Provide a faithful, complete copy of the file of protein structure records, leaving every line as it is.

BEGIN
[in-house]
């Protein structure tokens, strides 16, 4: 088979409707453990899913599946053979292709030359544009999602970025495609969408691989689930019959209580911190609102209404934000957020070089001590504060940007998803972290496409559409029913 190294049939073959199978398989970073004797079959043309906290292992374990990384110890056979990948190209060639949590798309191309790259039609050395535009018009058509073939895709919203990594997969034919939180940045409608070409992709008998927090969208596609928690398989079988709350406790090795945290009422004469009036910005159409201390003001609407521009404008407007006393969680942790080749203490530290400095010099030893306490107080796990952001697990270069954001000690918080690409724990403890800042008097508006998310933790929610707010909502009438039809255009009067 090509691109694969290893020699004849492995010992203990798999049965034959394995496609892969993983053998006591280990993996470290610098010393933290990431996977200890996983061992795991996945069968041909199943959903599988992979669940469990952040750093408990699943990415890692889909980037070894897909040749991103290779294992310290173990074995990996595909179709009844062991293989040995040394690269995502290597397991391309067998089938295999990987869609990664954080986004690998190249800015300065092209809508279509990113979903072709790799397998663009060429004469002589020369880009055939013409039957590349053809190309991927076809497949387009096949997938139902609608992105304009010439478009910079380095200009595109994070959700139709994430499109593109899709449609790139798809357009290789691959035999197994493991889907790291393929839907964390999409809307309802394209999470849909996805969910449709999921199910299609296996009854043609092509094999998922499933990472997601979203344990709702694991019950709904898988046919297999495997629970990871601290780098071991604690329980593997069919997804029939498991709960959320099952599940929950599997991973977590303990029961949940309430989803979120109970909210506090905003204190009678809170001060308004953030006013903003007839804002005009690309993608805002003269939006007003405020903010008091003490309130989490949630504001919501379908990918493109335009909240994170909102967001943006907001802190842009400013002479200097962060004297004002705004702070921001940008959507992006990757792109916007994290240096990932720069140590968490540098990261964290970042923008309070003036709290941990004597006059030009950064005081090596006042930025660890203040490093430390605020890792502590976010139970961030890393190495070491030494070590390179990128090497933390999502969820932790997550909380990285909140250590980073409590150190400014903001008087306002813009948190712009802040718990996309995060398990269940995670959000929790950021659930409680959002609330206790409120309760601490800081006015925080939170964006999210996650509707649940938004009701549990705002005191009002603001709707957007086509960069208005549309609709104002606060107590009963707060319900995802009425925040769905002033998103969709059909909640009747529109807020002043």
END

[in-house]
């Protein structure tokens, strides 16, 4: 088979409707453990899913599946053979292709030359544009999602970025495609969408691989689930019959209580911190609102209404934000957020070089001590504060940007998803972290496409559409029913 190294049939073959199978398989970073004797079959043309906290292992374990990384110890056979990948190209060639949590798309191309790259039609050395535009018009058509073939895709919203990594997969034919939180940045409608070409992709008998927090969208596609928690398989079988709350406790090795945290009422004469009036910005159409201390003001609407521009404008407007006393969680942790080749203490530290400095010099030893306490107080796990952001697990270069954001000690918080690409724990403890800042008097508006998310933790929610707010909502009438039809255009009067 090509691109694969290893020699004849492995010992203990798999049965034959394995496609892969993983053998006591280990993996470290610098010393933290990431996977200890996983061992795991996945069968041909199943959903599988992979669940469990952040750093408990699943990415890692889909980037070894897909040749991103290779294992310290173990074995990996595909179709009844062991293989040995040394690269995502290597397991391309067998089938295999990987869609990664954080986004690998190249800015300065092209809508279509990113979903072709790799397998663009060429004469002589020369880009055939013409039957590349053809190309991927076809497949387009096949997938139902609608992105304009010439478009910079380095200009595109994070959700139709994430499109593109899709449609790139798809357009290789691959035999197994493991889907790291393929839907964390999409809307309802394209999470849909996805969910449709999921199910299609296996009854043609092509094999998922499933990472997601979203344990709702694991019950709904898988046919297999495997629970990871601290780098071991604690329980593997069919997804029939498991709960959320099952599940929950599997991973977590303990029961949940309430989803979120109970909210506090905003204190009678809170001060308004953030006013903003007839804002005009690309993608805002003269939006007003405020903010008091003490309130989490949630504001919501379908990918493109335009909240994170909102967001943006907001802190842009400013002479200097962060004297004002705004702070921001940008959507992006990757792109916007994290240096990932720069140590968490540098990261964290970042923008309070003036709290941990004597006059030009950064005081090596006042930025660890203040490093430390605020890792502590976010139970961030890393190495070491030494070590390179990128090497933390999502969820932790997550909380990285909140250590980073409590150190400014903001008087306002813009948190712009802040718990996309995060398990269940995670959000929790950021659930409680959002609330206790409120309760601490800081006015925080939170964006999210996650509707649940938004009701549990705002005191009002603001709707957007086509960069208005549309609709104002606060107590009963707060319900995802009425925040769905002033998103969709059909909640009747529109807020002043």